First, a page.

relationship between traded and delivered gas diverged in Q3 2018, when record high trades took place, but deliveries were
relatively low.

Figure 41 GSH traded and delivered quarterly volumes

7,000
6,000
GSH volumes (TJ)

5,000
4,000
3,000
2,000
1,000
0
Q1

Q2

Q3

Q4

Q1

Q2

Q3

Q4
2017 2018

Traded Delivered

The driver of this change was a large increase in the trade of monthly products (which allow for delivery in future months), which
resulted in volumes traded in Q3 being delivered in Q4 2018 (Figure 42).

Figure 42 GSH traded volumes by trade type

7,500
High volumes of monthly products
traded in Q3
6,000
GSH traded volume (TJ)

4,500

3,000

1,500

0
Q1

Q2

Q3

Q4

Q1

Q2

Q3

Q4

2017 2018

BOD Daily DayAhead Weekly Monthly

37
Volume delivered refers to when a trade is delivered – as opposed to volume traded which refers to the timing of the initial trade.

© AEMO 2019 | Quarterly Energy Dynamics - Q4 2018 26


Quarterly Energy Dynamics – Q4 2018

2.6 Gas – Western Australia


In Q4 2018 Western Australia’s total gas consumption remained relatively stable, decreasing by 1.4 PJ (2%) compared to Q3 2018
(Figure 43). This reduction was largely driven by:

• A decrease in consumption from the distribution system (-2.4 PJ), due to changes in seasonal demand.
• Reduced GPG consumption (-1.2 PJ), due to lower average electricity demand in the WEM (Figure 43).
These reductions were offset by a significant increase in the industrial sector of 4.5 PJ (51%), due to a large industrial consumer
completing its turnaround program and returning to operation.

In Q4 2018 gas supply increased 3.9 PJ (4%) compared to Q3 2018 (Figure 44), with the most significant increase occurring at Devil
Creek (+1.4 PJ). The Pluto production facility came online in November 2018, injecting up to 25 TJ/day into the Dampier to Bunbury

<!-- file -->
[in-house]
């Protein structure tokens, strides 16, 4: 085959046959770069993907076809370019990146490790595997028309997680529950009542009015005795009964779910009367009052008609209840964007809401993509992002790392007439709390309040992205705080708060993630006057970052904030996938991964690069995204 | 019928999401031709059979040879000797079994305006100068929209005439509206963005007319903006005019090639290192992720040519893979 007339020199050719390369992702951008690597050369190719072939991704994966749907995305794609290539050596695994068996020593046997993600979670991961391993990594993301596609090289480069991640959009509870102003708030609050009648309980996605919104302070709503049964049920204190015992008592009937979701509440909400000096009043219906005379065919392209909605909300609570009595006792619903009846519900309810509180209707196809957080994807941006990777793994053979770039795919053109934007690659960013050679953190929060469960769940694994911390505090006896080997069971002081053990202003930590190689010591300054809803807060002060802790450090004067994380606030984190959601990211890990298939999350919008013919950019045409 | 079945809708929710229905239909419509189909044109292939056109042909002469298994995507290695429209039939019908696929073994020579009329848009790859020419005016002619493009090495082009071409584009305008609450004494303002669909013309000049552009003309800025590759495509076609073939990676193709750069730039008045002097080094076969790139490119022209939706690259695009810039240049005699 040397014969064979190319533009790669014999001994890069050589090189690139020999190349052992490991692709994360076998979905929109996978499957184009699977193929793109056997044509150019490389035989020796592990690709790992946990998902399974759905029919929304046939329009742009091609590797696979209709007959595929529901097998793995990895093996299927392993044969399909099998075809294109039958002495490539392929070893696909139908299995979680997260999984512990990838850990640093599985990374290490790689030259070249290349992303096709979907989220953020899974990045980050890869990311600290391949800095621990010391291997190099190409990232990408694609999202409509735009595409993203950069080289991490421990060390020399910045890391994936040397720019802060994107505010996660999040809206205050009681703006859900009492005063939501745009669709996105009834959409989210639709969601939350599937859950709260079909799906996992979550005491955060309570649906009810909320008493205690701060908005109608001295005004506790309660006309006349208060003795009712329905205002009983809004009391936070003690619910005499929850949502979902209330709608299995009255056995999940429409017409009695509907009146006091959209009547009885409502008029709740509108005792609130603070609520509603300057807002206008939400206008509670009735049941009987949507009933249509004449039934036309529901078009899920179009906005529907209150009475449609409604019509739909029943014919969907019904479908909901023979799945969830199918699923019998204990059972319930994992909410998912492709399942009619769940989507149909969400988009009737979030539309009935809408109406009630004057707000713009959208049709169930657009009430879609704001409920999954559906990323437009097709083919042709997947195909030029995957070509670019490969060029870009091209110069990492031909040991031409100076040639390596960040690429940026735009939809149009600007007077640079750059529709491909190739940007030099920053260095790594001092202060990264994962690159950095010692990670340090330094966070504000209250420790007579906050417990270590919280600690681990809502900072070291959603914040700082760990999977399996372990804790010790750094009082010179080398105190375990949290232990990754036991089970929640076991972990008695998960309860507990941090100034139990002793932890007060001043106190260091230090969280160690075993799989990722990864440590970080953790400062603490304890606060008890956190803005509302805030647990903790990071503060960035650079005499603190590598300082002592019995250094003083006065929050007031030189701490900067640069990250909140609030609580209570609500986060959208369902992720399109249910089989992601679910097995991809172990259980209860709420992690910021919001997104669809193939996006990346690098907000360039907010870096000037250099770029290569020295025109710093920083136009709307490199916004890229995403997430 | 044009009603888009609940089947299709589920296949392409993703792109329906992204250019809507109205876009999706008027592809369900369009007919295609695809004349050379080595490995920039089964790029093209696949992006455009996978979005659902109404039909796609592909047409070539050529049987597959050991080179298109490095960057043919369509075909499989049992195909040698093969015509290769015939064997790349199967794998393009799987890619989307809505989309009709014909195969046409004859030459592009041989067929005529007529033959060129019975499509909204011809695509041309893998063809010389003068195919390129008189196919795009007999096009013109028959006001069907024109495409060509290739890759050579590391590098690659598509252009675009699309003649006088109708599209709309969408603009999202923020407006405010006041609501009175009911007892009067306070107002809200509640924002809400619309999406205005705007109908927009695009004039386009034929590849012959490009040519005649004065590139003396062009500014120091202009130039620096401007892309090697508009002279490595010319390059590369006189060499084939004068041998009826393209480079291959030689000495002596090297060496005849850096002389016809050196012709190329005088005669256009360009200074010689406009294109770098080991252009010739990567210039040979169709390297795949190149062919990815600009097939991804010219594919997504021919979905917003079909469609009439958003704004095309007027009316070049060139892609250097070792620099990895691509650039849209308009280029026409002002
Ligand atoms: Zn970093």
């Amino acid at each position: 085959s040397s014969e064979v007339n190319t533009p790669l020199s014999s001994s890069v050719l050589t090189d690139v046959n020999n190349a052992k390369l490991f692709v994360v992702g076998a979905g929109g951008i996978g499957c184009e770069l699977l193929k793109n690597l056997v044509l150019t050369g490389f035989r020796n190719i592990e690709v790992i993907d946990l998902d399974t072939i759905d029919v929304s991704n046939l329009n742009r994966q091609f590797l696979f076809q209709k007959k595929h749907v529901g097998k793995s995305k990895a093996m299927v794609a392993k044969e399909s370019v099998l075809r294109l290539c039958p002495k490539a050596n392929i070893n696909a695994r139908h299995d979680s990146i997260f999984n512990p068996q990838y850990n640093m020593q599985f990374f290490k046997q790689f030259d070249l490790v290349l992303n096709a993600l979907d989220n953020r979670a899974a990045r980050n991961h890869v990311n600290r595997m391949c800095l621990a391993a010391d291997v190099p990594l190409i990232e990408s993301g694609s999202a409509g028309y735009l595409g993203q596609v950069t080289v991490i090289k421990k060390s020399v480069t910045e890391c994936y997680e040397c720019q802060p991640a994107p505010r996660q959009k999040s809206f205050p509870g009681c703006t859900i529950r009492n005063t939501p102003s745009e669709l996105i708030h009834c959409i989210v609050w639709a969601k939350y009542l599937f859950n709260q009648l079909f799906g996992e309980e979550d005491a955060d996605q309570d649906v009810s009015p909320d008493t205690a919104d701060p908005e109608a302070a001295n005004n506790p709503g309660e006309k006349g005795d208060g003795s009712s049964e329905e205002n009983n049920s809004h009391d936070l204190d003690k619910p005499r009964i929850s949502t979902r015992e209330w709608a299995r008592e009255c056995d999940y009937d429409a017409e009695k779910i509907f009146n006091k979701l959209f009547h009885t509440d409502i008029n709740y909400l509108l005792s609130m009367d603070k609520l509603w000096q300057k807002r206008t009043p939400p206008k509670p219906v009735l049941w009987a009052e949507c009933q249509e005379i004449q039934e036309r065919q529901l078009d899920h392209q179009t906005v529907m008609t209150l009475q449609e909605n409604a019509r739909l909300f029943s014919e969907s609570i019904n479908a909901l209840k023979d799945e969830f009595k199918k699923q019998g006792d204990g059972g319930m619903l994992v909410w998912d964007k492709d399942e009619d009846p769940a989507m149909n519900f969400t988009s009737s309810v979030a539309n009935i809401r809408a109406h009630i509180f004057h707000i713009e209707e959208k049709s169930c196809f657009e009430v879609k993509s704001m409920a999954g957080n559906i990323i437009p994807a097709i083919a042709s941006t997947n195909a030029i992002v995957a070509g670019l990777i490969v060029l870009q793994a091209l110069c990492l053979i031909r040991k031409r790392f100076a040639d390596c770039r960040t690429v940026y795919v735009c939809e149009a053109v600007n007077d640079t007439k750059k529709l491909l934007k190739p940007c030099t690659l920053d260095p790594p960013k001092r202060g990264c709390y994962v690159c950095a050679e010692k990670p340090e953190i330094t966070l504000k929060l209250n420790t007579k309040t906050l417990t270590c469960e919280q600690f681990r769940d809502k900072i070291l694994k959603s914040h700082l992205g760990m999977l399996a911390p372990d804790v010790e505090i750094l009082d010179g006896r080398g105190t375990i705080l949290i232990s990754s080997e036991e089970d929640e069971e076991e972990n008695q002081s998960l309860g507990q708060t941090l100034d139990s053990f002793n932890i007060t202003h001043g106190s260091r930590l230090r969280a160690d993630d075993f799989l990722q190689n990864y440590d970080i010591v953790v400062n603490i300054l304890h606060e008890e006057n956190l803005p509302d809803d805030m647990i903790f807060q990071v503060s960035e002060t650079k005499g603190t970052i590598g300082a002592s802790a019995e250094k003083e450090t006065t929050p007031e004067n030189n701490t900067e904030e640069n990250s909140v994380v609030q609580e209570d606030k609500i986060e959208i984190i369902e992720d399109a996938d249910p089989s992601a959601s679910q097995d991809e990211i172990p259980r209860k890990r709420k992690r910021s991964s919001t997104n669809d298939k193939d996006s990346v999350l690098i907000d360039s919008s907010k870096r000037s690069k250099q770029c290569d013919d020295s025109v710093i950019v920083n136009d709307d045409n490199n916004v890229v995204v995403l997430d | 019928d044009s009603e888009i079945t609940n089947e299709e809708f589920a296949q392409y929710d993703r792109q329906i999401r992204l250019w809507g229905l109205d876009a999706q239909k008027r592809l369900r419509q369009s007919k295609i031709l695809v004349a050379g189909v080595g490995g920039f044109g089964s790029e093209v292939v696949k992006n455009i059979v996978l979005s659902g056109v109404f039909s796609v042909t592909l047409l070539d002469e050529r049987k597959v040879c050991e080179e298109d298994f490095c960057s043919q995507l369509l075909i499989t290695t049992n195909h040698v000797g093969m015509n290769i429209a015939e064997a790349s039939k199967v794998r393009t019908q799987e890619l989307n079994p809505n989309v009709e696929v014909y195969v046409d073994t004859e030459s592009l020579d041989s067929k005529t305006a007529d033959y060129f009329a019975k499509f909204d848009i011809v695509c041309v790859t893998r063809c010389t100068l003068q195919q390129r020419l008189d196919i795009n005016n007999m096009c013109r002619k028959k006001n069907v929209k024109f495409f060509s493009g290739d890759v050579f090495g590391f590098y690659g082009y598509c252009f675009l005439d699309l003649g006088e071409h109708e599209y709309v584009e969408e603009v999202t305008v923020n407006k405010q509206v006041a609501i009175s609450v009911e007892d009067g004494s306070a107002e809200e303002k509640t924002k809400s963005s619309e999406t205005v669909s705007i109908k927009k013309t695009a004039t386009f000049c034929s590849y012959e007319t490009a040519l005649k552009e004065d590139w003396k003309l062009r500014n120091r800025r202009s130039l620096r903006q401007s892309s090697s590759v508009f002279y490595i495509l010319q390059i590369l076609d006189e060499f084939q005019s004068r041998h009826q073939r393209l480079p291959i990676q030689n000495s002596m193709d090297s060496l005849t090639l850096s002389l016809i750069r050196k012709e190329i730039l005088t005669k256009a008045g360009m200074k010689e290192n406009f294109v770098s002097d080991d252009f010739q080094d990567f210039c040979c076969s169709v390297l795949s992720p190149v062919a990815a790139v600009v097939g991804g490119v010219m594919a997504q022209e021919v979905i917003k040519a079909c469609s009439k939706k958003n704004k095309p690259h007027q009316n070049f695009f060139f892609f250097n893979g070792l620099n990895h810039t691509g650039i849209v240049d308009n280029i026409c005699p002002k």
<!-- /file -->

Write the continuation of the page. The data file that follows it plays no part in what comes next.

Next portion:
Natural Gas Pipeline.
Lower quarterly consumption but higher production suggests that there was an increase in linepack, as well as increased gas
storages: during the quarter there were 3.1 PJ of net injections into storage facilities. 38

Figure 43 WA gas demand Figure 44 WA gas supply


100 100

80 80
60
60
PJ

PJ

40
40
20
20
0
Q4 Q1 Q2 Q3 Q4 0
2017 2018 Q4 Q1 Q2 Q3 Q4

2017 2018
Mineral Processing Mining Karratha Varanus Island Macedon
Electricity Industrial Gorgon Devil Creek Beharra Springs
Distribution Other Xyris Pluto

38
Mondarra and Tubrudgi Storage Facilities.

© AEMO 2019 | Quarterly Energy Dynamics - Q4 2018 27


Quarterly Energy Dynamics – Q4 2018

3.1 Electricity demand


The average temperature in Perth was milder during Q4 2018 compared to the Q4 ten-year average (-0.8°C). In addition, the
average maximum temperature in Perth during was -1.3°C lower than Q4 2017.
Average operational demand decreased compared to both Q3 2018 (-238 MW or -11.5%) and Q4 2017 (-139 MW or -7.1%) (Figure
45). Contributors to reduced demand included: reduced cooling requirements due to milder weather; and increased uptake of
rooftop PV.
In Q4 2018, rooftop PV capacity by increased 48 MW (+5%) from Q3 2018, with total capacity exceeding 1 GW (Figure 46). Since
Q4 2017, rooftop PV capacity has increased by 191 MW (+23%) affecting demand, electricity price (see Section 3.2.1) and ancillary